Hoboken School funding in Jeopardy?
As we’ve already seen, just another factor that ties into our City Budget.
Story from Edlawcenter.org
FORMULA TO USE “ADEQUACY” COST WELL BELOW CURRENT LEVELS WILL DECLARE $1.4 BILLION IN ED FUNDING UNNECESSARY
SUBURBAN AND URBAN SCHOOLS FACE THREAT OF “LEVELING DOWN”
Governor Jon Corzine’s proposed school funding formula will use a per-pupil “adequacy” cost for the core curriculum that is $1,220 per pupil or 11% less than the current foundation funding level in New Jersey school districts.
Although the Governor and Education Commissioner Lucille Davy have said that final numbers are not available, they have been known for several days.
The Governor is proposing an average of $10,200 per-pupil as adequate to educate public school students under the State’s K-12 academic standards, known as the NJ Core Curriculum Content Standards (NJCCS). The proposed adequacy costs are $9,500 for an elementary school student; $9,978 for a middle school student; and $11,118 for a high school student.
The proposed adequacy costs are $1,220 per pupil below the funding level for foundational education in all school districts, including low and middle-income districts. They are also $1,704 per pupil or 14% below the funding level in successful suburban school districts, known as the “I&J” districts. These districts serve as the adequacy cost benchmark for State’s urban districts under the landmark Abbott v. Burke rulings.
Here is the amount of current funding at-risk of loss under the Governor’s proposed adequacy cost:
SOURCE: New Jersey Department of Education, Office of School Funding, Advertised Revenues, FY 2007.
*Difference from the Governor’s adequacy cost of $10,200.
Read the rest after the jump.
The sharply lower adequacy cost means that school districts statewide are currently spending an estimated $1.4 billion more in funding than the Governor believes is necessary to provide the education program required under the NJCCS. The successful suburban districts have $483 million in “excess” funding under the Governor’s proposal.
The Governor’s adequacy costs are based on models developed by the NJDOE, with help of Augenblick and Palaich and Associates, a Denver-based consulting firm, over five years ago. Education stakeholders and experts criticized these costs as flawed and out-of-date when they were first released in December 2006.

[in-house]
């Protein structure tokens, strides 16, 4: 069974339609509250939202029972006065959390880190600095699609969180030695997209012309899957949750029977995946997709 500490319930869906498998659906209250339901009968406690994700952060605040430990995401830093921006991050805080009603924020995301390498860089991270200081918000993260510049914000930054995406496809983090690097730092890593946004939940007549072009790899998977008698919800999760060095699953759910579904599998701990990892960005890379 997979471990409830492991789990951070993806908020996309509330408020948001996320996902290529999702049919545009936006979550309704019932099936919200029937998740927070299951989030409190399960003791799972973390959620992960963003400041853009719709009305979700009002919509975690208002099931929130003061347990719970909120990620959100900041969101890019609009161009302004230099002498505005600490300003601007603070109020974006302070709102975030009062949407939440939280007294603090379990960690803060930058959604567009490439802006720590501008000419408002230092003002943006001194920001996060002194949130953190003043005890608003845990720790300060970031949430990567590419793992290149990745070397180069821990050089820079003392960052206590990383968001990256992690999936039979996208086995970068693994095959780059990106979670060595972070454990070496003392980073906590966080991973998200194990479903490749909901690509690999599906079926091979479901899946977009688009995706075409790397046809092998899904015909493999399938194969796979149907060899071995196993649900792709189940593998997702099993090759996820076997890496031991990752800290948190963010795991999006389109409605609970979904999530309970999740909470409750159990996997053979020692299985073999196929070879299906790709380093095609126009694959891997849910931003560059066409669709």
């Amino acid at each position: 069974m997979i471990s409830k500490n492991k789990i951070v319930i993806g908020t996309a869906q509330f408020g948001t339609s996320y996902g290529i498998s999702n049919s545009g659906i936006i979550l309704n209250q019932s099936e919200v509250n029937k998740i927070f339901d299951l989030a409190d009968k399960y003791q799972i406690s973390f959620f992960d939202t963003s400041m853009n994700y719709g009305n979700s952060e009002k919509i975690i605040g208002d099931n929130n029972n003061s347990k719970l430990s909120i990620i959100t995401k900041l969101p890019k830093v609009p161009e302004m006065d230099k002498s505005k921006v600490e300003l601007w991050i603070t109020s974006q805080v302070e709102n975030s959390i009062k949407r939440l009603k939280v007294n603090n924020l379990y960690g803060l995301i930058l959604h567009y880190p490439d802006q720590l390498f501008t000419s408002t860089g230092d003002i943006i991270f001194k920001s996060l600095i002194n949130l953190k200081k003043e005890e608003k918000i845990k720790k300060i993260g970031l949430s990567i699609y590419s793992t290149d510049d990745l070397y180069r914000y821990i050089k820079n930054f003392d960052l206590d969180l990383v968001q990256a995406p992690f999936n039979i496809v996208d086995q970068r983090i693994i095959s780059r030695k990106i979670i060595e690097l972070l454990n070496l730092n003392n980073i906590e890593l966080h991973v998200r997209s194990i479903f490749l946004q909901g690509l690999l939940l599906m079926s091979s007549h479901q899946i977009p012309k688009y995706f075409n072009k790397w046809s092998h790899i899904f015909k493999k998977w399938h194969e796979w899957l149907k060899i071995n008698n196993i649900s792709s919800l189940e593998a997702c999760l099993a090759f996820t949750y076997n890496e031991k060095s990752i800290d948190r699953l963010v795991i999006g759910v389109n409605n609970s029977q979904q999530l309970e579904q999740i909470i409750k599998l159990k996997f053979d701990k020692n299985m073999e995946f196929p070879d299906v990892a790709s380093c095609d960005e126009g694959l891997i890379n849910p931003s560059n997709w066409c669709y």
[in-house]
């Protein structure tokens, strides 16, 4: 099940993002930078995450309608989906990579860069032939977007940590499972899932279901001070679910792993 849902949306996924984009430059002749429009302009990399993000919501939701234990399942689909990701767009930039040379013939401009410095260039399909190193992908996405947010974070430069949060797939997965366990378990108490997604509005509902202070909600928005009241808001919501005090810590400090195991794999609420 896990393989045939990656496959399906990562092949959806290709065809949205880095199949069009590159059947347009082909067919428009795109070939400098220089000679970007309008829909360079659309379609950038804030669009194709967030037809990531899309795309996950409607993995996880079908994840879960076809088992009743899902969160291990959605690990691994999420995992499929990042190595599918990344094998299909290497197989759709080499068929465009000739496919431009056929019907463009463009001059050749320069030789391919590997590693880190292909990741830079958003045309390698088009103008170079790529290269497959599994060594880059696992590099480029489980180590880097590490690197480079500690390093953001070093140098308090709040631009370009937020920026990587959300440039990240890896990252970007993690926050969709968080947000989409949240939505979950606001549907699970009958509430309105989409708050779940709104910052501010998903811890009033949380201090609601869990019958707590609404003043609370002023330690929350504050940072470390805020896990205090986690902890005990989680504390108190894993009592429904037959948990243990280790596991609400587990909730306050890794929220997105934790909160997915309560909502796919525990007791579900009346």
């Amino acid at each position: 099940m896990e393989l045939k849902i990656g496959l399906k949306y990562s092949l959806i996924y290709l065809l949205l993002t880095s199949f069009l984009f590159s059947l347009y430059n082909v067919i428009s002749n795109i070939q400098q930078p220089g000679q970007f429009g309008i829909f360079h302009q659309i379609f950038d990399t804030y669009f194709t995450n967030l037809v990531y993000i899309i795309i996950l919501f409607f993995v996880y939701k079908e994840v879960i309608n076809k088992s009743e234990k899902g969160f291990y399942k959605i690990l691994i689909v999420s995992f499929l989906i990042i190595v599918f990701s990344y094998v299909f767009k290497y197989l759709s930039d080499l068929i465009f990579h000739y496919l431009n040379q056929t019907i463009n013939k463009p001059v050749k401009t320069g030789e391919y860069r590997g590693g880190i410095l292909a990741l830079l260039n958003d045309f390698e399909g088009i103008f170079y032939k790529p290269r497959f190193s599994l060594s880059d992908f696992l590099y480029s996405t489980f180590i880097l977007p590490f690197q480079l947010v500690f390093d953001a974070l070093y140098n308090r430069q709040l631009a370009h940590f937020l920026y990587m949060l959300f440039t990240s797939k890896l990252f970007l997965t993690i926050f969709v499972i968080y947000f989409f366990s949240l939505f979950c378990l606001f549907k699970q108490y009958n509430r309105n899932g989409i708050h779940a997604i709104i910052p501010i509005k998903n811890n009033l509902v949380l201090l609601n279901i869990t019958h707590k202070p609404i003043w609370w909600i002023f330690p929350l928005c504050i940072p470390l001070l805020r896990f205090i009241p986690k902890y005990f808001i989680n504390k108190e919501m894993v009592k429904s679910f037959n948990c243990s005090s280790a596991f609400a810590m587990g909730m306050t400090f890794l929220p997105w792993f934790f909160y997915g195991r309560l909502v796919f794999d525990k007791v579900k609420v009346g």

Adoption of the Governor’s low adequacy cost, along with tight spending caps, would directly threaten the high quality educational programs now offered in the most successful suburban districts by rendering hundreds of millions in current spending excessive and unnecessary. It would also result in spending reductions in the Abbott districts, since the State would no longer be required to maintain “parity” in foundation funding with the suburban districts, as the Court currently requires.
The Court also requires the NJDOE to “convincingly demonstrate” that any foundation cost below parity can achieve a “substantive thorough and efficient education” in the Abbott districts; and that the difference between parity and the new cost represents “genuine inefficiencies or excesses” in the suburban districts. The NJDOE has, thus far, failed to produce “convincing” evidence to meet these constitutional tests.
The Governor has announced that his formula would “hold harmless” all districts for the first year or maybe two, so that no district would immediately lose funding. Thus, districts may not experience the full “leveling down” effect of the Governor’s low adequacy cost until 2009 or 2010, when the formula is actually implemented by the Legislature.
Urban public school advocates are concerned that the Governor’s proposed formula will be rushed through the remaining days of the lame duck session, without opportunity to examine the short-term and, more importantly, longer term impact of the proposal. These advocates, along with many other groups and some legislators, are calling on Senate President Richard Codey and Assembly Speaker Joseph Roberts to put the Governor’s proposal on a slower track, beyond the lame duck session, to give education stakeholders time to analyze the proposal, provide input and propose alternatives.